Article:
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How Audio Helps Houses of Worship Regather with Confidence

Bose audio solutions installed in a house of worship.
(Image credit: Bose Corporation © 2020)

The global health crisis has introduced a number of challenges as we navigate how to move forward with work, school, and attending services each week. Integrators and system designers are on the front lines, helping to make this transition smooth and successful for their customers. Finding the right solution has proved particularly challenging for church leaders, however, who are tasked with bringing parishioners together across a variety of locations, whether they are worshipping in person or attending virtually from home.

We are in a transitional period in which some sermons are given outdoors, some inside with a limited number of socially distanced people, and an increasing number are delivered online to parishioners attending streaming services. Now more than ever, houses of worship need technology partners with the expertise to guide them toward solutions that are situationally adaptable, while delivering consistent sound quality and reliability.

[The Integration Guide to Houses of Worship]

As regathering increases, church leaders need to maintain a focus on audio quality for those “in attendance,” whether outside the church, inside it, or online. These different scenarios have created unique challenges—and opportunities—for AV professionals, who need to guide church leaders when considering how both spaces and AV equipment will be used differently, helping them to define suitable and flexible solutions. As church leaders figure out how to serve, connect, and inspire their members, it’s key for industry experts to help guide them to create successful online and in-person worship services.

Making an Empty Room Sound Great

With smaller congregations more spread out and rooms at lower occupancy, church leaders need an expert resource to help them understand the impact and their options with respect to the two factors they can control: where sound is directed and what happens to it when it gets there. 

As AV professionals, we know that not all room spaces behave the same acoustically—rooms that are wide but not deep need a wide coverage pattern, and ceiling height is also an important factor. Designers and installers can explain how both the space and the objects and materials in the space will alter how sound behaves in it. This can be examined objectively through acoustic modeling tools like EASE, CATT-Acoustic, Odeon, and others that enable integrators to design and install the best solution based on room geometry, worship program material, budget, and other considerations.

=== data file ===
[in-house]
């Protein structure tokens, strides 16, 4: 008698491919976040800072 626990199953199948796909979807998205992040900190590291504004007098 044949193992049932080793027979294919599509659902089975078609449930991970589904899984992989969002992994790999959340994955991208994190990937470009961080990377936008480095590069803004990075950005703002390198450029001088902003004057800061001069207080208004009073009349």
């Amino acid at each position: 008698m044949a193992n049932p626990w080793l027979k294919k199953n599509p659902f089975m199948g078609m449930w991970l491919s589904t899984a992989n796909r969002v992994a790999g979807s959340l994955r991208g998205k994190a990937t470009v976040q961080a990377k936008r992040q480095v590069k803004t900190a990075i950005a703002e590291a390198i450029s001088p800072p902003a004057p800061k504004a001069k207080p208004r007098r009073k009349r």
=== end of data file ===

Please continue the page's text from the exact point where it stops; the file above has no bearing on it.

Current social distancing guidelines mean that a pre-pandemic 400-seat church could reach capacity at just 75 occupants today. This can be challenging both for church leaders, who are used to seeing full pews, and for those responsible for the church’s audio system. AV professionals can walk through how each room is set up—including its shape, structure, and the materials used—providing context as audio is remapped and specific equipment and acoustical treatments are recommended.

Focus on Audio First, Then Video

It is easy for church leaders to become overwhelmed when making the move to streaming weekly services. And while video quality is certainly important, audio delivers significantly more value to congregants who are eager to connect with the spoken word. It may be tempting for churches to stream in the highest resolution possible, but they need to understand this may cause playback issues and degrade the audio quality on the receiving end, so choosing 1080p (over UHD 4K) combined with compression will deliver the service to more individuals—regardless of their bandwidth. Members may be willing to forgive a video stream that is closer to standard definition than high definition, but if the audio is poor, it won’t matter. The service won’t come through and church members won’t be able to experience a true connection to their community

To ensure attendees connect with the messages being shared, worship spaces need to have access to technology that delivers consistent, high-quality audio, regardless of whether it’s a church’s installed sound system or a portable P.A. set up in the church’s parking lot or nearby green space. Integrators who partner with manufacturers who offer a breadth of audio systems across applications gain the confidence of providing a consistent level of quality, ease-of-use and system flexibility regardless of the form factor or location, from portable to installed P.A.s and even wearable devices such as headphones—which are often overlooked. This consistency enables technical teams to make these shifts in worship location and style without having to reinvent the wheel each time.

Delivering a Dynamic Experience

As houses of worship open back up, congregations will expect the audio experience to be clear and consistent, no matter where they worship. Some will be eager for an in-person service, whether in a socially distanced church, a park, or the parking lot outside. Others who can’t be there physically or who are hesitant to attend in the current climate will continue to join from home.

By partnering with manufacturers who offer a variety of audio equipment, integrators can ensure their solutions and advice to houses of worship address a variety of audio challenges in these changing environments, ultimately delivering a dynamic, high-quality sound to their congregations each time. This ultimately puts the system designer and integrator in an ideal partnership position, helping to guide houses of worship as they navigate these transformations while delivering what is needed for each situation.